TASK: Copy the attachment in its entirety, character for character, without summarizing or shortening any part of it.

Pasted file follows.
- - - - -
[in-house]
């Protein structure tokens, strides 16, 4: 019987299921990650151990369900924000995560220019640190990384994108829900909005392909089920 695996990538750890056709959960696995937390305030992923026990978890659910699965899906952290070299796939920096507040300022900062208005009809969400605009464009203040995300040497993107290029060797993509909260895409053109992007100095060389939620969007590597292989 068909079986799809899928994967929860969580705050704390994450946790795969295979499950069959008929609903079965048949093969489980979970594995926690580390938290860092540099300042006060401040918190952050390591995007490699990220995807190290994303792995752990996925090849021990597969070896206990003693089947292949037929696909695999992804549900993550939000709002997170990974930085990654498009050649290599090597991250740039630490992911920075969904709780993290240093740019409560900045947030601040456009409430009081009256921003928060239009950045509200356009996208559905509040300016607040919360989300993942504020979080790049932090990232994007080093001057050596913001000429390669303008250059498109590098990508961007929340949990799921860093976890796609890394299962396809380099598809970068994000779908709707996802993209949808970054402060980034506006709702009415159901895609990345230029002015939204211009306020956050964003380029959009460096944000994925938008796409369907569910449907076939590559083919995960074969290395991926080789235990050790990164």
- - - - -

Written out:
[in-house]
């Protein structure tokens, strides 16, 4: 019987299921990650151990369900924000995560220019640190990384994108829900909005392909089920 695996990538750890056709959960696995937390305030992923026990978890659910699965899906952290070299796939920096507040300022900062208005009809969400605009464009203040995300040497993107290029060797993509909260895409053109992007100095060389939620969007590597292989 068909079986799809899928994967929860969580705050704390994450946790795969295979499950069959008929609903079965048949093969489980979970594995926690580390938290860092540099300042006060401040918190952050390591995007490699990220995807190290994303792995752990996925090849021990597969070896206990003693089947292949037929696909695999992804549900993550939000709002997170990974930085990654498009050649290599090597991250740039630490992911920075969904709780993290240093740019409560900045947030601040456009409430009081009256921003928060239009950045509200356009996208559905509040300016607040919360989300993942504020979080790049932090990232994007080093001057050596913001000429390669303008250059498109590098990508961007929340949990799921860093976890796609890394299962396809380099598809970068994000779908709707996802993209949808970054402060980034506006709702009415159901895609990345230029002015939204211009306020956050964003380029959009460096944000994925938008796409369907569910449907076939590559083919995960074969290395991926080789235990050790990164």